1920 January 16

Prohibition Begins – Civil Liberties Abuses Follow

 

Ratified in January 1919, and taking effect on this day, the Eighteenth Amendment made the production, transport and sale of alcohol illegal (but not the consumption). Prohibition enforcement eventually involved a wide range of civil liberties violations, including breaking and entering, searches and seizures, and wiretapping. The amendment was repealed in 1933 by ratification of the Twenty-first Amendment, the only instance in United States history that a constitutional amendment was repealed.

Prohibition enforcement led to the important Supreme Court decision, Olmstead v. United States, decided on June 4, 1928, which addressed wiretapping related to violation of the National Prohibition Act (the Volstead Act). The case is important for the eloquent dissent by Justice Louis Brandeis on a constitutional right to privacy.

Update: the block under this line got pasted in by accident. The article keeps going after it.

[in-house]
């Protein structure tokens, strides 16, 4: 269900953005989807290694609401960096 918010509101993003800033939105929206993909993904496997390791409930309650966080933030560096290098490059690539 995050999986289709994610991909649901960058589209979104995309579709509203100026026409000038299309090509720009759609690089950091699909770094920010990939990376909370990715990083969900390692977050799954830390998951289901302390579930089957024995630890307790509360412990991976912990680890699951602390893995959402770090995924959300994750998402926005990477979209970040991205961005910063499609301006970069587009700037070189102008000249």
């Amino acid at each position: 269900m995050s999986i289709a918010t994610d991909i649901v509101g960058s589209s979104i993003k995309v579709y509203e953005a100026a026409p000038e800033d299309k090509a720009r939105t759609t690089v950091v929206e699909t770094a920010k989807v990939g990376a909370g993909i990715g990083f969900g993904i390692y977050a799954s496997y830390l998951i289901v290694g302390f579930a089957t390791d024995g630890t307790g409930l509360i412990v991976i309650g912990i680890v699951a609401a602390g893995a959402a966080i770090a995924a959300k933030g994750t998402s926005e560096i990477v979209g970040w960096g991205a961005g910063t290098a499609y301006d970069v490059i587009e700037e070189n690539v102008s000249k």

Learn more about Prohibition: Daniel Okrent, Last Call: The Rise and Fall of Prohibition (2010)

And more: Lisa McGirr, The War on Alcohol: Prohibition and the Rise of the American State (2015)

Watch a video of a “Beer Parade” demanding an end to Prohibition by New York City Mayor Jimmy Walker: https://www.youtube.com/watch?v=rXyldRD9WcU

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